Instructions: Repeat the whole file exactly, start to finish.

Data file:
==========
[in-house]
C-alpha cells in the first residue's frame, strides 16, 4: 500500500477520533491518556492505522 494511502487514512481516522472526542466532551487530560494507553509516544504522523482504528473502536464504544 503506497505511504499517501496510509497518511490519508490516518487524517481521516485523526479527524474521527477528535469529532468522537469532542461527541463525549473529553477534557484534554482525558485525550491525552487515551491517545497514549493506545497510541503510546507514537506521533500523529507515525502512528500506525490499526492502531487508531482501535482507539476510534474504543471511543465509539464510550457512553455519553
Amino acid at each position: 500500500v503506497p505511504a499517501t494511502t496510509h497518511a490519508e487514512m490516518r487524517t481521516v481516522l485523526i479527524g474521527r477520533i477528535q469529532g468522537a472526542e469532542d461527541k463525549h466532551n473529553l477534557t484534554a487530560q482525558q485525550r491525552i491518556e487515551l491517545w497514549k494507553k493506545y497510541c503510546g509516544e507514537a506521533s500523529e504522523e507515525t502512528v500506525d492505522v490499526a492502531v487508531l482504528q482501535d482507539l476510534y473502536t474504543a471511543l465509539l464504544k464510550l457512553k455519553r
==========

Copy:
[in-house]
C-alpha cells in the first residue's frame, strides 16, 4: 500500500477520533491518556492505522 494511502487514512481516522472526542466532551487530560494507553509516544504522523482504528473502536464504544 503506497505511504499517501496510509497518511490519508490516518487524517481521516485523526479527524474521527477528535469529532468522537469532542461527541463525549473529553477534557484534554482525558485525550491525552487515551491517545497514549493506545497510541503510546507514537506521533500523529507515525502512528500506525490499526492502531487508531482501535482507539476510534474504543471511543465509539464510550457512553455519553
Amino acid at each position: 500500500v503506497p505511504a499517501t494511502t496510509h497518511a490519508e487514512m490516518r487524517t481521516v481516522l485523526i479527524g474521527r477520533i477528535q469529532g468522537a472526542e469532542d461527541k463525549h466532551n473529553l477534557t484534554a487530560q482525558q485525550r491525552i491518556e487515551l491517545w497514549k494507553k493506545y497510541c503510546g509516544e507514537a506521533s500523529e504522523e507515525t502512528v500506525d492505522v490499526a492502531v487508531l482504528q482501535d482507539l476510534y473502536t474504543a471511543l465509539l464504544k464510550l457512553k455519553r